As we move into September the days are becoming noticeably shorter and our evening temps here in Vermont have already dipped into the 40’s, making for great sleeping weather.
I know that many bemoan the last days of August, perhaps more so than the end of any other season, but I am happy for the change. I find comfort, not just in the reminder of natural rhythms and cycles beyond my control, but also in welcoming the chance to get back to activities I enjoy without the guilt of feeling I ought to be outside taking advantage of summer’s fleeting sun and warmth.
It’s time to bring in the harvest in earnest and to start putting some of the bounty up for winter enjoyment. It’s been a great year in my garden for garlic, blueberries, carrots, beans, herbs, and greens. My tomatoes, on the other hand, are slow to ripen and have had a relatively weak showing — a result, I’m sure, of all the rain and relatively cool days we’ve had on our hill this year. I’ve come to accept the fluctuation between what does well from one year to the next, and look to that variation as an opportunity to explore new recipes and to evade any sense of being caught in a rut.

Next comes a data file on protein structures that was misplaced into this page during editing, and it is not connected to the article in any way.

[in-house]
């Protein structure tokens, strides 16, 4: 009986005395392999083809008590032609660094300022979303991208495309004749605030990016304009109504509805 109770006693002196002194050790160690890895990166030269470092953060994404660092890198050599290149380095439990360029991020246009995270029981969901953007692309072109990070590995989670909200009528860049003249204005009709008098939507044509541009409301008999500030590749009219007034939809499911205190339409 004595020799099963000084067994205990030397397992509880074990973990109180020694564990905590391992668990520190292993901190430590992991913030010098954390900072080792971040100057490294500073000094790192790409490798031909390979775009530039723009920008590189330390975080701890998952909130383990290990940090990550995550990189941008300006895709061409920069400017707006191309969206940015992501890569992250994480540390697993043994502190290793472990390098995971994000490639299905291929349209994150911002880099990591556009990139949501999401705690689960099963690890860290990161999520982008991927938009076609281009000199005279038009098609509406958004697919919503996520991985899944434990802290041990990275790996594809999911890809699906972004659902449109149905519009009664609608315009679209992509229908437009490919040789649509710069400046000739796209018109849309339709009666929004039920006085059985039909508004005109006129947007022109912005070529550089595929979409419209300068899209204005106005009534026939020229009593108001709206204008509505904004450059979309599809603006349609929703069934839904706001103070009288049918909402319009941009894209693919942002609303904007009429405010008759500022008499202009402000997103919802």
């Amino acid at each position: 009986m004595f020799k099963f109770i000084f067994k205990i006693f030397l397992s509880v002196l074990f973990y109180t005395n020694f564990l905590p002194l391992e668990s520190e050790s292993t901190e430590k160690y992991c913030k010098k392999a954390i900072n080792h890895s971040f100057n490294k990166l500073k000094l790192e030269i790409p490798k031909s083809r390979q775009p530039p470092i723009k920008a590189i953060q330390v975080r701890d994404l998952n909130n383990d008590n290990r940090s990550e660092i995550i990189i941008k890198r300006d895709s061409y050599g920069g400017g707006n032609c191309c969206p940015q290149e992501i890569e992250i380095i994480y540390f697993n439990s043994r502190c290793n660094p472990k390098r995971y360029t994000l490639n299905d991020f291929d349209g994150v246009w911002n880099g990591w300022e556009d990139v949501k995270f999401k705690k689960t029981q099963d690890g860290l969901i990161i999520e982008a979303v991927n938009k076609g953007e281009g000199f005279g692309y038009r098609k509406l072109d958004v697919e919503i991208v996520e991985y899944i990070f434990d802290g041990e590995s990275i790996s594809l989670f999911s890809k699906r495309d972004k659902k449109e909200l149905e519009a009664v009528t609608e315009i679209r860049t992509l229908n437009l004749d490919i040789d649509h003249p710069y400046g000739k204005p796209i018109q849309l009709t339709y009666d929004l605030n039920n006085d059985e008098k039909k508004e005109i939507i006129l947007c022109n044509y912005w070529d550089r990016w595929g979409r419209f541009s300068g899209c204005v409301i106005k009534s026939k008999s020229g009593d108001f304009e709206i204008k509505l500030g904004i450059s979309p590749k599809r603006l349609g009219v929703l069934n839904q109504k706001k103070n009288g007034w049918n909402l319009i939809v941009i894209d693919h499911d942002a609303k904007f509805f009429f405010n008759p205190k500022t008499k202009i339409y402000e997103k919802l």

When summer arrives, I’m ready for a break from the kitchen and try to avoid too much time cooking. But when we begin to see signs that the transition to fall is taking hold, it feels good to pull out my pots for “putting food by” and to get back in the swing of creating with food. It doesn’t hurt that there are endless opportunities for happenstance still-lives along the way, making sketching just another gratifying perk of the job.
These drawings mark the beans that were blanched, the batches of pesto mixed up, the turkey broth simmered & flavored with fresh herbs, carrots, and garlic…and of course the resulting piles of dishes, before and after washing.
Years ago my mother gave me a copy of the book Putting Food By. It’s a keeper; a trusty resource that never goes out of date. This link is to the most recent edition.
Also, for a bit of meaty reading, artist Anne Sherwood Pundyk recently contributed an essay entitled The Beholder’s Share to the online magazine artcritical. Pundyk discusses the neuroscience of abstraction and figuration, drawing on personal and professional experience in conjunction with consideration of two books on recent scientific findings: My Stroke of Insight by Jill Bolte Taylor (2006) and Reductionism in Art and Brain Science: Bridging the Two Cultures by Eric R. Kandel (2016). Fascinating! …I found it particularly resonating bearing in mind my ongoing interest in straddling a line between the two (abstraction and figuration) through composition and values.
Finally, a bit of gratifying news and shameless self-promotion: my piece “It Isn’t That Simple” was picked-up and used by the Surface Design Association to illustrate their Friday Fibers Roundup blog last week.